usg-22053f5.jpg
Fig. 5.
Table 1.
Clinical parameters of healthy individuals and patients with RRMS and PPMS
Group No. Age (year) Sex BMI (kg/m2) SBP (mmHg) DBP (mmHg) Mean EDSS
Healthy 22 34±2 Female 21.9±2.1 121±5 72±5 -
RRMS 22 33±3 Female 23.0±2.3 123±8 77±7 1.0±0.5
PPMS 20 35±3 Female 21.8±1.9 117±13 77±5 4.0±2.5
P-value - 0.100 0.100 0.100 0.097 0.010

RRMS, relapsing-remitting multiple sclerosis; PPMS, primary-progressive multiple sclerosis; BMI, body mass index; SBP, systolic blood pressure, DBP, diastolic blood pressure; EDSS, Expanded Disability Status Scale.

Table 2.
Physical parameters of the IJV in the healthy, RRMS, and PPMS groups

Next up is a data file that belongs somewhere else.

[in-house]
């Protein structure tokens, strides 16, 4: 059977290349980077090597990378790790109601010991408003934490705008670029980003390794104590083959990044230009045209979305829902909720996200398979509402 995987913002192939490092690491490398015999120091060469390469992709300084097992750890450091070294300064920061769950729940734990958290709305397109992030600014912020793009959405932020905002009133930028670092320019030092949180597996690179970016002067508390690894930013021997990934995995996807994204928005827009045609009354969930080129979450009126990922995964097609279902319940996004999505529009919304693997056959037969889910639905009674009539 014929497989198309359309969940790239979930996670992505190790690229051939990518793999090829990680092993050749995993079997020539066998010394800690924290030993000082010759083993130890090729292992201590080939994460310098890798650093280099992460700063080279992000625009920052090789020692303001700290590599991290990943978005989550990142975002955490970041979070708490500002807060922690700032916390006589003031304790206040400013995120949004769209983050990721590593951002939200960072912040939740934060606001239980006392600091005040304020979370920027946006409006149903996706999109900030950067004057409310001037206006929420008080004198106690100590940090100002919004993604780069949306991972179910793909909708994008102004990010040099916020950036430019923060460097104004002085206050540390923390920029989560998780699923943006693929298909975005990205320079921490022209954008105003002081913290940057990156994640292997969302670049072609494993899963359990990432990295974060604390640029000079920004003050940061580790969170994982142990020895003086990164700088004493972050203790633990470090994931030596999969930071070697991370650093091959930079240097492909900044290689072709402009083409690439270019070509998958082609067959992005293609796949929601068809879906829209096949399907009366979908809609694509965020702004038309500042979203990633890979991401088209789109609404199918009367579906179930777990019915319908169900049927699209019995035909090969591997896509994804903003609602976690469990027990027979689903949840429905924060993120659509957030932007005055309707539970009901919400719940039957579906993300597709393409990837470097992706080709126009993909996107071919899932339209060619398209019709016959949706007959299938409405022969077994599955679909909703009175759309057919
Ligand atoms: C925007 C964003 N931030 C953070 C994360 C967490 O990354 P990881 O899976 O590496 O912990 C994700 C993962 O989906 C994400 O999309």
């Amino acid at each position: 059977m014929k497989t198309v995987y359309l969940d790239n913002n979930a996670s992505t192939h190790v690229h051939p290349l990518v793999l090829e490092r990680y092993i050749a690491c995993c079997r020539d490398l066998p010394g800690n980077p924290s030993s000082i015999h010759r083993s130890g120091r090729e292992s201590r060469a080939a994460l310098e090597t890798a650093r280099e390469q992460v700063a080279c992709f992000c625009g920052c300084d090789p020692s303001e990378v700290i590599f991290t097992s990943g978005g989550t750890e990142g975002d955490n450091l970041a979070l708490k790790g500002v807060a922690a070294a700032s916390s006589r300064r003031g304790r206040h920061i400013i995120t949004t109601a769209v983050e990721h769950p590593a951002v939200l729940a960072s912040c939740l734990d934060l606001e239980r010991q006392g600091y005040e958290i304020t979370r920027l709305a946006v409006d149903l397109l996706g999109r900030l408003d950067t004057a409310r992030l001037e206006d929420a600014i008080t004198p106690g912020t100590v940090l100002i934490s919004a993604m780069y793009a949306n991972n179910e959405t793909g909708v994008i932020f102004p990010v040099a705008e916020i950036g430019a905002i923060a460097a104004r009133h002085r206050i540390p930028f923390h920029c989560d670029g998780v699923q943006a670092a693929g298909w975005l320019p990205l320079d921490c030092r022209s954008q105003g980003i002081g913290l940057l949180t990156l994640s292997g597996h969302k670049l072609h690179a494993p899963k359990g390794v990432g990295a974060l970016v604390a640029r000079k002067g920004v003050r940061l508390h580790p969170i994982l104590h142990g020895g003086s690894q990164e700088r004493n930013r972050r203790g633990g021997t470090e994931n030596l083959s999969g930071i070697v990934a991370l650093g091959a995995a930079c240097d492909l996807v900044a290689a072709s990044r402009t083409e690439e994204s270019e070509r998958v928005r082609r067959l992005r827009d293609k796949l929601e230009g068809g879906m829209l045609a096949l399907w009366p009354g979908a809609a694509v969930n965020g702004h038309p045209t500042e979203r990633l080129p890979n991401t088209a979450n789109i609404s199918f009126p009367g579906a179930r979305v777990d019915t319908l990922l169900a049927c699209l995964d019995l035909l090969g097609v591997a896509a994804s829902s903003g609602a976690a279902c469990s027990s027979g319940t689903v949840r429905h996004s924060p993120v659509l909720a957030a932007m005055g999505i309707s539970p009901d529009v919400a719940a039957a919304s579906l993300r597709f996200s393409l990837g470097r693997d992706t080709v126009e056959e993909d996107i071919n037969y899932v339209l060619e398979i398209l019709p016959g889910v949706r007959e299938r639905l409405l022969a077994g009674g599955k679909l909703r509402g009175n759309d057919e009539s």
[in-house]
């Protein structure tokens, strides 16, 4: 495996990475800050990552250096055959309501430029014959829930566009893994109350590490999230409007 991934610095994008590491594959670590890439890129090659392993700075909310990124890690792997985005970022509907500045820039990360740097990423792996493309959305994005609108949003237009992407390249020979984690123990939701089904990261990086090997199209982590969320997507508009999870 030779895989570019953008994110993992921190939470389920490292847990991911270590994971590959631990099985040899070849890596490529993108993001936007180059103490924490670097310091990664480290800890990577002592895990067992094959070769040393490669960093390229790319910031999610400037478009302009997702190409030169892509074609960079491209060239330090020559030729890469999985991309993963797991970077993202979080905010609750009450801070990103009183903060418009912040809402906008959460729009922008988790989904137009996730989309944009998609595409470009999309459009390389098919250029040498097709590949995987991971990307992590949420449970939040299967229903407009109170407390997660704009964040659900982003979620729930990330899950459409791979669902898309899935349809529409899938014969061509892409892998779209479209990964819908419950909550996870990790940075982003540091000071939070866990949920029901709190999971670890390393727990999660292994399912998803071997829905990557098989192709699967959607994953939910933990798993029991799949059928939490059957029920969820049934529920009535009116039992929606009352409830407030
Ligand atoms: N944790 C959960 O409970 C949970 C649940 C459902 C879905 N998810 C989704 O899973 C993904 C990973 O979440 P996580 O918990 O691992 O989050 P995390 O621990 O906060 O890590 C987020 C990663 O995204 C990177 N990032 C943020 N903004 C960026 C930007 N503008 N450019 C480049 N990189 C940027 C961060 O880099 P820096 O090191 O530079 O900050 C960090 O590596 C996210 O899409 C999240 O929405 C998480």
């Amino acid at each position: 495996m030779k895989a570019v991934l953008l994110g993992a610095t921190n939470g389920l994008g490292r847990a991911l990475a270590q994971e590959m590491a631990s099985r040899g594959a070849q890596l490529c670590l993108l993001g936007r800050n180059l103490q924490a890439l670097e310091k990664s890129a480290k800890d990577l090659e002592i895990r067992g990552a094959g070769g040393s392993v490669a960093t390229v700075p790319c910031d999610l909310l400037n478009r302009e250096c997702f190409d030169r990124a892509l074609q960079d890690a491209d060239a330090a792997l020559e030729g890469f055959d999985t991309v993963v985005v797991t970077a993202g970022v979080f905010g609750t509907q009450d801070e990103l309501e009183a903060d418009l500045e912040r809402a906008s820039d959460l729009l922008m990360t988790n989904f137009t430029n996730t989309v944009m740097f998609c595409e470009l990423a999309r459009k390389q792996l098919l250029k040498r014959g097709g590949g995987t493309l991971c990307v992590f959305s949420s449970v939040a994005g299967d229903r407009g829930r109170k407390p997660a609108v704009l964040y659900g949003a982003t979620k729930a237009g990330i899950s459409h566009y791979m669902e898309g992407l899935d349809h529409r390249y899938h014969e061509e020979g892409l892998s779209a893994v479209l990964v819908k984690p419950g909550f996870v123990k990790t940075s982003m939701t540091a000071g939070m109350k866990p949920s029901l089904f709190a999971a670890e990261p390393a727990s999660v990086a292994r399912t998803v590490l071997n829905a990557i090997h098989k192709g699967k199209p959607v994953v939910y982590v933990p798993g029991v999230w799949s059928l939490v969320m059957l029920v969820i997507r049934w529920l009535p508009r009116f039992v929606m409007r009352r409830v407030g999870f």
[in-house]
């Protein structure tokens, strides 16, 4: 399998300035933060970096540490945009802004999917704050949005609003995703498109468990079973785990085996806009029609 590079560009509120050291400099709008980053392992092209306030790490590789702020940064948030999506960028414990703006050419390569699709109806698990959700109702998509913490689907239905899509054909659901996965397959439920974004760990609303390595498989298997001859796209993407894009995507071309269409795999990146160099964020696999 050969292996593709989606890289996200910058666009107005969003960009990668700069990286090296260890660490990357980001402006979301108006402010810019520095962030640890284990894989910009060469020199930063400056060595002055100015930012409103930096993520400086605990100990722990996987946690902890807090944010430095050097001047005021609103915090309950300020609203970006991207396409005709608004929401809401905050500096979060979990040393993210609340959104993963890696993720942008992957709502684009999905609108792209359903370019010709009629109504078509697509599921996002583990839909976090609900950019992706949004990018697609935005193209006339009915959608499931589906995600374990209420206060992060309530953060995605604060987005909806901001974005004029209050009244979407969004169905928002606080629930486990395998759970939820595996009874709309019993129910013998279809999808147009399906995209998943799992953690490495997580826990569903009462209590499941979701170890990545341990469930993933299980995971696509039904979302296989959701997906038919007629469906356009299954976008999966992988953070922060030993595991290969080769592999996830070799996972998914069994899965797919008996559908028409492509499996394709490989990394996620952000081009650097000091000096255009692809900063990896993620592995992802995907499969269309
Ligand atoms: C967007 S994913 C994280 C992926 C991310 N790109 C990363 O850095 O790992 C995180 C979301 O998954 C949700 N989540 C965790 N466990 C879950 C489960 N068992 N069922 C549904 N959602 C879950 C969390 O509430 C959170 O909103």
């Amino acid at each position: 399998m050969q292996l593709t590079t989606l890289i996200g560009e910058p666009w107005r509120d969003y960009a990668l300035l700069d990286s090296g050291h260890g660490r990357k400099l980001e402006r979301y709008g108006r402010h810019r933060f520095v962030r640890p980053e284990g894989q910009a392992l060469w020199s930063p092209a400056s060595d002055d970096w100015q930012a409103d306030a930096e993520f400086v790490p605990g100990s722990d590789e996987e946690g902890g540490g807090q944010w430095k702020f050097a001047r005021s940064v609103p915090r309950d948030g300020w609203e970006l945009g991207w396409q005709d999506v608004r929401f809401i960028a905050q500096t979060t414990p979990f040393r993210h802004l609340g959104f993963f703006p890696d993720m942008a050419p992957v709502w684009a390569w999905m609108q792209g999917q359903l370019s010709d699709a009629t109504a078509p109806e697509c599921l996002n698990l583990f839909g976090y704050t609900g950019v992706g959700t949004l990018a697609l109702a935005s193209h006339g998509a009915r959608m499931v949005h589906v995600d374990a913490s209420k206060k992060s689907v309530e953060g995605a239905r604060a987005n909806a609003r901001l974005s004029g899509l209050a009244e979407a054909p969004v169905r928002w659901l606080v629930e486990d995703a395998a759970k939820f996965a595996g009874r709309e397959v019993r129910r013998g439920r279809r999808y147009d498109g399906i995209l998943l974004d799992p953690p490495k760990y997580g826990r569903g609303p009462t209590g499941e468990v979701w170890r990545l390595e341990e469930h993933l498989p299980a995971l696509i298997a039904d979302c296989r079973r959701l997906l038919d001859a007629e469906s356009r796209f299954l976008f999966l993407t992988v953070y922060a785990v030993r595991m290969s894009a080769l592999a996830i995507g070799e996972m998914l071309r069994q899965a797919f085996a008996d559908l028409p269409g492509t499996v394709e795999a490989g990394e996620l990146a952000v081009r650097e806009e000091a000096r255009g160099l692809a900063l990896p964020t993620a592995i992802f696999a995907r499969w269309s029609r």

Parameter Healthy RRMS PPMS P-value
Max. diameter (mm) 6.11±0.30 7.84±0.65 7.15±0.73 <0.001
Min. diameter (mm) 5.21±0.67 7.41±0.69 6.83±0.76 <0.001
Max. CSA (mm2) 29.44±2.91 48.66±8.07 40.53±8.23 <0.001
Min. CSA (mm2) 21.43±2.91 43.47±8.14 37.07±8.13 <0.001
ΔCSA (mm2) 8.01±0.50 5.18±0.47 3.45±0.33 <0.001
Wall thickness (mm) 0.33±0.03 0.50±0.02 0.50±0.03 <0.001
PSV 68.38±4.10 41.65±7.28 46.82±3.78 <0.001
EDV 18.43±1.00 18.86±1.29 19.28±0.63 0.030
Max. flow (cm3/s) 20.16±2.58 20.20±4.65 18.96±4.14 0.519
Min. flow (cm3/s) 3.95±0.62 8.20±1.61 7.16±1.65 <0.001
Compliance (mm2/mmHg) 0.87±0.05 0.52±0.05 0.35±0.03 <0.001
Distensibility (1/mmHg) 0.41±0.08 0.12±0.30 0.10±0.02 <0.001

Values are presented as mean±SD.

IJV, internal jugular vein; RRMS, relapsing-remitting multiple sclerosis; PPMS, primary-progressive multiple sclerosis; CSA, cross-sectional area; PSV, peak systole velocity; EDV, end-diastole velocity; SD, standard deviation.

Table 3.
IJV pressures for the three groups
Parameter Healthy RRMS PPMS P-value